|Publication number||US4121048 A|
|Application number||US 05/819,788|
|Publication date||Oct 17, 1978|
|Filing date||Jul 28, 1977|
|Priority date||Jul 28, 1977|
|Also published as||CA1100598A, CA1100598A1, DE2832673A1, DE2832673B2, DE2832673C3|
|Publication number||05819788, 819788, US 4121048 A, US 4121048A, US-A-4121048, US4121048 A, US4121048A|
|Inventors||Rathindra N. Dev Choudhury|
|Original Assignee||Ncr Corporation|
|Export Citation||BiBTeX, EndNote, RefMan|
|Patent Citations (2), Referenced by (11), Classifications (10)|
|External Links: USPTO, USPTO Assignment, Espacenet|
The present invention is directed to a full-roll electronic keyboard system in which an electronic keyboard is connected to an encoder which outputs a multi-bit code such as the well known 7 bit code such as the well known 7 bit ASCII code for each key actuation, and more particularly, to a keyboard circuit for increasing the number of shift keys that are available on a keyboard.
Present electronic keyboards are normally constructed with a predetermined number of shift keys for use in shifting the coded output of associated control keys between the upper and lower case. It has been found that in some business situations, it would be desirable to increase the number of shift keys on the keyboard so as to provide more flexibility in its operation and to better meet the needs of its application. Prior electronic keyboards with shift key capabilities have been constructed in a manner which prevents the addition of shift keys to the keyboard without requiring a new keyboard. Examples of this type of keyboard are found in U.S. Pat. Nos. 3,569,991 and 3,623,588, in which operation of the shift key changes individual code bits of the character key depressed thereby selecting one of two characters represented by the character key depressed. It is therefore a principal object of this invention to provide a circuit for use in wiring a key in a full rollover keyboard for increasing the number of shift keys in the keyboard. It is a further object of this invention to provide circuitry for an electronic keyboard for increasing the number of shift keys on the keyboard without modifying the key structure of the keyboard.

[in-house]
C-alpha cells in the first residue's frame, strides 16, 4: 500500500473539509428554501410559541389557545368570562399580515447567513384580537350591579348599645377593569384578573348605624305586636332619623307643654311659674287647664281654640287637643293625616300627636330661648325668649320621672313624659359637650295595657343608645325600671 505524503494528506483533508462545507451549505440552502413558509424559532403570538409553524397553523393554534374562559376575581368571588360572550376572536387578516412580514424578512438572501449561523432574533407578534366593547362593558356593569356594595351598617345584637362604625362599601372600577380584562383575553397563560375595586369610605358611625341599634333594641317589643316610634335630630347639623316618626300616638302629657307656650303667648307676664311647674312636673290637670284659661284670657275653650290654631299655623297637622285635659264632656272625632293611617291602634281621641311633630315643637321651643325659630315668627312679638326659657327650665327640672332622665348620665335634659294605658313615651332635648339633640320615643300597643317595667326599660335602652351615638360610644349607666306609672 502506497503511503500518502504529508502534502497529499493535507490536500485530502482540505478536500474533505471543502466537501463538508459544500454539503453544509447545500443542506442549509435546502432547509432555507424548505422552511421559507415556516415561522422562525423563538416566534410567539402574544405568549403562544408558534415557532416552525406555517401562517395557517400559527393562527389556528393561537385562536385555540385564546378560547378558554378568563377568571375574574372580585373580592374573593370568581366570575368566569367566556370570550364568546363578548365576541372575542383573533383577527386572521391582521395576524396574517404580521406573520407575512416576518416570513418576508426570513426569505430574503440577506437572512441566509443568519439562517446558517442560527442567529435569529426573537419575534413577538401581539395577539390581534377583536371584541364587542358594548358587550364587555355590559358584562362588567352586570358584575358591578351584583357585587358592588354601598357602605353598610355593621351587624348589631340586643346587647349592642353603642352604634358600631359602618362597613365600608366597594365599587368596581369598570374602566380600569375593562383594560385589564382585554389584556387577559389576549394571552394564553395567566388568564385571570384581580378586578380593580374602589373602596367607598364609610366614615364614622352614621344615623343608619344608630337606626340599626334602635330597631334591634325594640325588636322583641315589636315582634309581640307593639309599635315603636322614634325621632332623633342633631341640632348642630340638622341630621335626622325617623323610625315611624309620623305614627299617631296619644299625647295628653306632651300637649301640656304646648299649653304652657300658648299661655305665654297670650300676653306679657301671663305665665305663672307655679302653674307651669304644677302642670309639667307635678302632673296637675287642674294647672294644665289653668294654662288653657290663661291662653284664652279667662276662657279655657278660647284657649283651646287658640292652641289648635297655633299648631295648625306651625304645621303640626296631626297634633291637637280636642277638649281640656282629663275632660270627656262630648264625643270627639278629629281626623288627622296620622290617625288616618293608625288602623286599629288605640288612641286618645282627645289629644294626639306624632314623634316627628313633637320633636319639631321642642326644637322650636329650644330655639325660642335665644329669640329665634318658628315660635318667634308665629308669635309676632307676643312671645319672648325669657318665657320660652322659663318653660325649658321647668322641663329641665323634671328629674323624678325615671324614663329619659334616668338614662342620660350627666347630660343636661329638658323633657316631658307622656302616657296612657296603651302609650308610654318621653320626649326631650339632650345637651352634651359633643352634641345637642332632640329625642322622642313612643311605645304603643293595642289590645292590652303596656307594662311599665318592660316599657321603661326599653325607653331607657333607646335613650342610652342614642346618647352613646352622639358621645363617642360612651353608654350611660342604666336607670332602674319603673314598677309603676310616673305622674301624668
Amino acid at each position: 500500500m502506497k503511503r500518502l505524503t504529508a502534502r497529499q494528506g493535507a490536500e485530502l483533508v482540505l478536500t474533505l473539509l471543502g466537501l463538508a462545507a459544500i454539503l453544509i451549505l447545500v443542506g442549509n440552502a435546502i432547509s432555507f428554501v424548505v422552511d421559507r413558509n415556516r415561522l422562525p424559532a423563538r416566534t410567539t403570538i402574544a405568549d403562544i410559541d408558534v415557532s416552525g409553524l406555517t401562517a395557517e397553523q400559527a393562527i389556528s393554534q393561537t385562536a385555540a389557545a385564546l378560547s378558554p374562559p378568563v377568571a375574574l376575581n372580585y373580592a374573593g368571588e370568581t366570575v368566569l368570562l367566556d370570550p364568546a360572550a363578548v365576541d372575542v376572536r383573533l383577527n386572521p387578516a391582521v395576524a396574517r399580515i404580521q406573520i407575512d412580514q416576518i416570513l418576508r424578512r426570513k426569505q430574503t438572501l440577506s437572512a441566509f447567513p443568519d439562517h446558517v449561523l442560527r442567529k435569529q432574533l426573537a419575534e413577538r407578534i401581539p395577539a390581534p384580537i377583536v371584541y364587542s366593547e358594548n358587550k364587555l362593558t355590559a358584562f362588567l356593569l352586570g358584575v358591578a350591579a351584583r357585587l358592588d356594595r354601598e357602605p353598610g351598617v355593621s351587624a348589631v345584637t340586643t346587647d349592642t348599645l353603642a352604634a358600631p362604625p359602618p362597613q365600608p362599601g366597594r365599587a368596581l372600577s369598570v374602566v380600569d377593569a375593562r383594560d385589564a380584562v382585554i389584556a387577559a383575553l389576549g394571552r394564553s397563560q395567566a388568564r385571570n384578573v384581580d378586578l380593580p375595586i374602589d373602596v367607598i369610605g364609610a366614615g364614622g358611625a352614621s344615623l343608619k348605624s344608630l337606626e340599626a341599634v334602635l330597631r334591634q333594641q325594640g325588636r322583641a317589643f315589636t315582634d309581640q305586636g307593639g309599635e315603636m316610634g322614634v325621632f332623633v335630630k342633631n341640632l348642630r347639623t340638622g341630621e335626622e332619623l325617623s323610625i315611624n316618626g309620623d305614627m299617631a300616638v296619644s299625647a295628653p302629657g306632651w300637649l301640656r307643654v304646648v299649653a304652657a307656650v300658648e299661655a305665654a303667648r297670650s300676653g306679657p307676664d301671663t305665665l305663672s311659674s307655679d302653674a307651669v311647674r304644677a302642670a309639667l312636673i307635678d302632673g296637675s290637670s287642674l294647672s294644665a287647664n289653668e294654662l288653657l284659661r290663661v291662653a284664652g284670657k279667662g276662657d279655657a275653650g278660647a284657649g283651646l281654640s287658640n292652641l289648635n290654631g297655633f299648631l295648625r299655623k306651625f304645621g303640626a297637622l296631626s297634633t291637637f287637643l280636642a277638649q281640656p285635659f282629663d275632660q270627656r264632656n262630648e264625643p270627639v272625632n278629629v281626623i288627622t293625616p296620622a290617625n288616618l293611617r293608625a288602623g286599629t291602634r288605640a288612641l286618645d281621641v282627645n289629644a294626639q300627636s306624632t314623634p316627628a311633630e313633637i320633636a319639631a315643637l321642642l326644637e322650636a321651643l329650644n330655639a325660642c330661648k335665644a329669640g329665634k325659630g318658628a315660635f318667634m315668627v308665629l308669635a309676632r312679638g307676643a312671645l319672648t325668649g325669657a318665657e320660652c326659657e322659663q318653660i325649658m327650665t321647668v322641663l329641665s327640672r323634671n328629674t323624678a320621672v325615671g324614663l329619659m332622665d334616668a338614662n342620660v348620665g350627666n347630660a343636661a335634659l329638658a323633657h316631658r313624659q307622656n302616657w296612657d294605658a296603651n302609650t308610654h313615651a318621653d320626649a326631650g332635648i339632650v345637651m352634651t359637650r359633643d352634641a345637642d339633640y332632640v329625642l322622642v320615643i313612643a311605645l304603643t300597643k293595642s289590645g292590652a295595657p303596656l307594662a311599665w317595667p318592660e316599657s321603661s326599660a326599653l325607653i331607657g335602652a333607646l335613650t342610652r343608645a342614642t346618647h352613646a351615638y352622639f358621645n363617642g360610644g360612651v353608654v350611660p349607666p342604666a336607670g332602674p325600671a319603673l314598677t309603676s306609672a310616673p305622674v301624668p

In order to fulfill these objects, there is provided a full rollover keyboard which includes a keyboard switch matrix coupled to a keyboard encoder unit for receiving signals from the switch matrix upon depression of a key on the keyboard for decoding the signal and transmitting the data to a processing unit. A shift key circuit is provided which outputs a pair of different level control signals to the keyboard encoder upon each depression and release of the shift key wherein the two control signals of the same level are utilized by the encoder to output to a processing unit two different coded signals for use by the processing unit in shifting any key on the keyboard depressed between the depression and release of the shift key.
One embodiment of the invention will now be described, by way of example, with reference to the accompanying drawing, in which;